'with' statement in python ?
sholden at holdenweb.com
Tue Jun 26 14:24:00 CEST 2001
I was going to add this to the FAQ, but sadly I can't get the FAQ Wizard
page up at present. The worl wide wait strikes again... you're right, it's a
good answer. Not that everyone who comes here has read the FAQ (or serched
Google) when they arrive, of course.
"Carlos Ribeiro" <cribeiro at mail.inet.com.br> wrote in message
news:mailman.993515440.4888.python-list at python.org...
> At 21:50 25/06/01 +0000, Mark Hadfield wrote:
> >From: "asgard" <asgard at hellnet.cz>
> > > Hello,
> > > writing self before every object's method really drives me
> > > crazy. Shouldn't there be 'with' statement like in Pascal, ie.
> >There was an extensive discussion on this recently. Perhaps you'd like to
> >try a search on Google Groups. IIRC the consensus was that adding this to
> >Python would not be a good idea, because when "with" blocks are nested
> >become hard to read and possibly ambiguous.
> I'll repeat the same argument that I gave some time ago. Maybe it's a good
> answer for this FAQ :-)
> Some languages, such as Object Pascal, Delphi, and C++, use static types.
> So it is possible to know, in a unambiguous way, what member is being
> assigned in a "with" clause. This is the main point - the compiler
> knows the scope of every variable at compile time.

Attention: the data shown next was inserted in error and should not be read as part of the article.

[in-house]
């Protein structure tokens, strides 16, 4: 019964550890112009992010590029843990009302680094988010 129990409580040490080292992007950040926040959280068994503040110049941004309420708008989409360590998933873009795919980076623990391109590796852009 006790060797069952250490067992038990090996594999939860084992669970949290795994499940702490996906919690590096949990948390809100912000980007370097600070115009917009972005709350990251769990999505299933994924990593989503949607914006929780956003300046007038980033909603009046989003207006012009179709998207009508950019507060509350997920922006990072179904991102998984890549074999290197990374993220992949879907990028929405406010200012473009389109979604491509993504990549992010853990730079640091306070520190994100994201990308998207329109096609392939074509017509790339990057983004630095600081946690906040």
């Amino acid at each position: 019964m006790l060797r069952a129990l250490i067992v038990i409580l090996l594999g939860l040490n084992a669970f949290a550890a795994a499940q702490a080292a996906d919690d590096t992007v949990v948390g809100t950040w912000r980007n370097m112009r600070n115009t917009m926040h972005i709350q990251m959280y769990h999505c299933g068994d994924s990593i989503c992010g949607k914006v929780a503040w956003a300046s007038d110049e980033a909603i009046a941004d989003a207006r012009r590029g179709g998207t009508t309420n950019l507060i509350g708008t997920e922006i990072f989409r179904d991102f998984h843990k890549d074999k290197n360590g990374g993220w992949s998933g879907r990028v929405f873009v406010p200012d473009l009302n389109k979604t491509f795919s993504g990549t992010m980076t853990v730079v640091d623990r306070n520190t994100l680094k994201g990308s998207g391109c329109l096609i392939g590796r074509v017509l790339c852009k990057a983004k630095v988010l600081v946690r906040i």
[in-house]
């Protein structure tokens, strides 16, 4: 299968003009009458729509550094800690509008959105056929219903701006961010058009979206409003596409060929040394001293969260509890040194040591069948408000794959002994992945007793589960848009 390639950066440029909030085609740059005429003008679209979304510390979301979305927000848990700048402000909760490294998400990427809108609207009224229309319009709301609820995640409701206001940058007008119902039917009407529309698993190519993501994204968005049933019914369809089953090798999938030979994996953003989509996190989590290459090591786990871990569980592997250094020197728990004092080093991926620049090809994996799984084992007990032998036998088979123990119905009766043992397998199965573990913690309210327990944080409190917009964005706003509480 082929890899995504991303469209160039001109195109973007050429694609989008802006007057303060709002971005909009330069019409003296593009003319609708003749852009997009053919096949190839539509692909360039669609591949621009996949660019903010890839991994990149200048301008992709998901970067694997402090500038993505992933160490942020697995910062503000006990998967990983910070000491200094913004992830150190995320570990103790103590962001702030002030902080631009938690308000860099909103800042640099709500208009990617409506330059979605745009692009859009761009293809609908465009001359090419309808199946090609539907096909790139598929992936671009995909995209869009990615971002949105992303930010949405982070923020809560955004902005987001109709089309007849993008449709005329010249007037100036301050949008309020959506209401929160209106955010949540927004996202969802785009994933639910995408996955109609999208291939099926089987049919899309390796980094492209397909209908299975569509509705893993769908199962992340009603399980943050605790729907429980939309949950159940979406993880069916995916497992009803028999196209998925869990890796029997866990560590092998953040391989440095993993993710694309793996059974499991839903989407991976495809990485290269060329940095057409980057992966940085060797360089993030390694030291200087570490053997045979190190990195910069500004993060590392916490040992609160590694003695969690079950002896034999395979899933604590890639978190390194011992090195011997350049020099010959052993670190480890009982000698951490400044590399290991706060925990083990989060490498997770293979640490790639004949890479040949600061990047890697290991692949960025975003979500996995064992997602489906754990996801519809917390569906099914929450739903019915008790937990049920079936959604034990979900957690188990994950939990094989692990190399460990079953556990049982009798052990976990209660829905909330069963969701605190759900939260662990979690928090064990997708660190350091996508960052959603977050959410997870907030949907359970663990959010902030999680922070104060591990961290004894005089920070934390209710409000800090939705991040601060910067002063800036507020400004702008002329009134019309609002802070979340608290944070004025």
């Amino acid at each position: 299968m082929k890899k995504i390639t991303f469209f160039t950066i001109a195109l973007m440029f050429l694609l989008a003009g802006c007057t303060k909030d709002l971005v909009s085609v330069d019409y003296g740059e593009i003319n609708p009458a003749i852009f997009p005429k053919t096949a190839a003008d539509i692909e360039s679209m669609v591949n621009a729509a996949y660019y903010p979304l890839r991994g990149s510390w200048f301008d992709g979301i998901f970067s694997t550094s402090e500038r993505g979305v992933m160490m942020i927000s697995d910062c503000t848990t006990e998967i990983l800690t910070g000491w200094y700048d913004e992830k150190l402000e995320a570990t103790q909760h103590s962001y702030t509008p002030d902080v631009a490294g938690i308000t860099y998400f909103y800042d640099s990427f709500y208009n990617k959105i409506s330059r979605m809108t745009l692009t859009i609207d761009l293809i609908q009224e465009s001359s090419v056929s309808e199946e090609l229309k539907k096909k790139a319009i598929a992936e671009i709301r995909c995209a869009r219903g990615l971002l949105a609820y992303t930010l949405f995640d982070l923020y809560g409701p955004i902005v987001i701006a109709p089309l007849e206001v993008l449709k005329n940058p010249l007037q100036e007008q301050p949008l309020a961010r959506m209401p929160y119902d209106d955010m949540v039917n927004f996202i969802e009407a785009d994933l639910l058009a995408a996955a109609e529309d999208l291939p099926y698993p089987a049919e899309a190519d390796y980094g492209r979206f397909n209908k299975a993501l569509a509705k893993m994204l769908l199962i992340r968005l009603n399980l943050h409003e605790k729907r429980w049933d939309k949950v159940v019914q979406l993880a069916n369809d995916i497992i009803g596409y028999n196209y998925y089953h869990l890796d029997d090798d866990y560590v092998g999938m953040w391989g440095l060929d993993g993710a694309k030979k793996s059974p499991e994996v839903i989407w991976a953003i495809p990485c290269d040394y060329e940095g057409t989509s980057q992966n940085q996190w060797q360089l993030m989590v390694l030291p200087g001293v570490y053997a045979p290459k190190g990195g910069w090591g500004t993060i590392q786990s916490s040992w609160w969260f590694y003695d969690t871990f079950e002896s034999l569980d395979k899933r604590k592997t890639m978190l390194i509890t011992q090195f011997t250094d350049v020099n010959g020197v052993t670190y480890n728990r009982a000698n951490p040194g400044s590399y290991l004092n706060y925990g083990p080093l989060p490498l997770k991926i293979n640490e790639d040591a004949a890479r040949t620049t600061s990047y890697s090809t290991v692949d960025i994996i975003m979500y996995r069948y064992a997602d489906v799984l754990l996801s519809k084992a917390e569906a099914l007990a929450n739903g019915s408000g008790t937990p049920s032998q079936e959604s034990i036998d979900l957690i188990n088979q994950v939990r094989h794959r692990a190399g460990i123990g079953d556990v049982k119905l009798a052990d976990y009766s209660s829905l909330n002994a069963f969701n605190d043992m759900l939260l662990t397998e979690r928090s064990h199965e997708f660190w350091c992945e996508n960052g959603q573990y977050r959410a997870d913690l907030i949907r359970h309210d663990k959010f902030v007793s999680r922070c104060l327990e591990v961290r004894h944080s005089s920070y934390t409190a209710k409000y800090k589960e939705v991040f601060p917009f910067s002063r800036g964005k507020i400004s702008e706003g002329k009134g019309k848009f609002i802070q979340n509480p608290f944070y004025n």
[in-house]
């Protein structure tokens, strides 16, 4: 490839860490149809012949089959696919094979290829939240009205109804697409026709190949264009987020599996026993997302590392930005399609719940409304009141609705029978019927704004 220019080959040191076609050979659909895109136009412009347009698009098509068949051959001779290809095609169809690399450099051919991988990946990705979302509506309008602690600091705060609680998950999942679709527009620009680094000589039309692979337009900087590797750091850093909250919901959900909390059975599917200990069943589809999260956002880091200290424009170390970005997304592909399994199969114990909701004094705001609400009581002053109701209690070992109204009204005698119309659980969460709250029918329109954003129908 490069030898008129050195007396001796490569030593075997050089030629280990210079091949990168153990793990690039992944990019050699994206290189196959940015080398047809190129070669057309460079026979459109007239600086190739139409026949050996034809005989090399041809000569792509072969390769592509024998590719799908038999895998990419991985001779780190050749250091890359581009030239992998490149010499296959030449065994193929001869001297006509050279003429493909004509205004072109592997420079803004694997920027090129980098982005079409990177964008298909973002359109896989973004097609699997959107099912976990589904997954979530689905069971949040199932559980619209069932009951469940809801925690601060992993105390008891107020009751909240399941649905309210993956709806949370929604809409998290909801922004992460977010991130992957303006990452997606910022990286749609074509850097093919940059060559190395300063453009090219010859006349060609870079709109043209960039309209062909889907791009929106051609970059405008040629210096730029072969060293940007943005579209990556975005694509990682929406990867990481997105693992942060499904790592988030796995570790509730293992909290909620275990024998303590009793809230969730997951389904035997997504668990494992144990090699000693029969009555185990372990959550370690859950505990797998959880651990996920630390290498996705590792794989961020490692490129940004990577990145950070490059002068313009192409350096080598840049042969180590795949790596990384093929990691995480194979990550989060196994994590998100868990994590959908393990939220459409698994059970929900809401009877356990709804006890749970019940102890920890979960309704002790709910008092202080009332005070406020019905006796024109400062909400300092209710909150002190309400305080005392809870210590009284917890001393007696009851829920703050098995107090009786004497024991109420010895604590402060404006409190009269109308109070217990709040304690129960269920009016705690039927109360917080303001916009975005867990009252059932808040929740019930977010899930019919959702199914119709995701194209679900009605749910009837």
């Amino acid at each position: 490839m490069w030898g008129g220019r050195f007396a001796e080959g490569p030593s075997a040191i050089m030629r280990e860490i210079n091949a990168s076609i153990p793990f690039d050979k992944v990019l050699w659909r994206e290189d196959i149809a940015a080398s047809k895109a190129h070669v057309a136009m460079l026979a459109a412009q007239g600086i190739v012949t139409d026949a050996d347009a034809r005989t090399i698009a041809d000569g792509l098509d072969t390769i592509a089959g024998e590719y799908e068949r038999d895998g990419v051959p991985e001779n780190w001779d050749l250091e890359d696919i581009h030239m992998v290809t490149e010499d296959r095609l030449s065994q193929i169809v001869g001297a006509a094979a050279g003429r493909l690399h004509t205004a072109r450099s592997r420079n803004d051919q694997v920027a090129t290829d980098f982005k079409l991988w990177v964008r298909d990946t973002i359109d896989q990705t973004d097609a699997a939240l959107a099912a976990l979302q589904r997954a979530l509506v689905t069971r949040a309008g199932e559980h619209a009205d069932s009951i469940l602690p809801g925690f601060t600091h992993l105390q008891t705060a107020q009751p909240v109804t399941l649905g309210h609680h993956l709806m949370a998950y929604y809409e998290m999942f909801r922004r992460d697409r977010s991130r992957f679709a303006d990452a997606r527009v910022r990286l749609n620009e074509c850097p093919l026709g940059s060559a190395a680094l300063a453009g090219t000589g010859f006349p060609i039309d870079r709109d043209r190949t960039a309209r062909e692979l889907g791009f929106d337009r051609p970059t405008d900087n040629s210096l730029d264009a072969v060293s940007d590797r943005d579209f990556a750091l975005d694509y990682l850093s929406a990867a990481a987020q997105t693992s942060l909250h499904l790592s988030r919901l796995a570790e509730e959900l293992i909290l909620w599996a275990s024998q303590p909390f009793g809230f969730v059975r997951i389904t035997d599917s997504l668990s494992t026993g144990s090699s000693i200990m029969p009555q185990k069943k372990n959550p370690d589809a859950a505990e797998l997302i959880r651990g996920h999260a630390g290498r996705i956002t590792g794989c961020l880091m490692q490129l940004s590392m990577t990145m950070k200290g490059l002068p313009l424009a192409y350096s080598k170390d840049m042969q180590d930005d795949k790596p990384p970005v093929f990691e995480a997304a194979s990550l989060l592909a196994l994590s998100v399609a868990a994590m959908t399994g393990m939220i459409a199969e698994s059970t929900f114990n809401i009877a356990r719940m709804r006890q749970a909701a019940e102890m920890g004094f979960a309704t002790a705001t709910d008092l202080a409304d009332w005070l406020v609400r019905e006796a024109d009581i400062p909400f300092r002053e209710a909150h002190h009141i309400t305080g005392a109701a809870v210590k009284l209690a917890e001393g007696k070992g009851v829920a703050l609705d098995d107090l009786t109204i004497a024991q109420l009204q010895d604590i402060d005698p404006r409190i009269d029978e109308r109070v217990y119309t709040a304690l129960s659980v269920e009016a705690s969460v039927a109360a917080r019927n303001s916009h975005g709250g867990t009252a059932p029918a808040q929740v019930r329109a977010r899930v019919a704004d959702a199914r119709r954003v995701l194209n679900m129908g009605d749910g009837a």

> Python uses dynamic types. It is impossible to know in advance which
> attribute will be referenced at runtime. Member attributes may be added or
> removed from objects on the fly. This would make it impossible to know,
> from a simple reading, what attribute is being referenced - a local one, a
> global one, or a member attribute.
> For instance, take the following snippet (it is incomplete btw, just to
> give you the idea):
> def with_is_broken(a):
> with a:
> print x
> The snippet above assume that "a" must have a member attribute called "x".
> However, there is nothing in Python that guarantees that. What should
> happen if "a" is, let us say, an integer? And if I have a global variable
> named "x", will it end up being used inside the with block? As you see,
> dynamic nature of Python makes such choices much harder.
> Carlos Ribeiro
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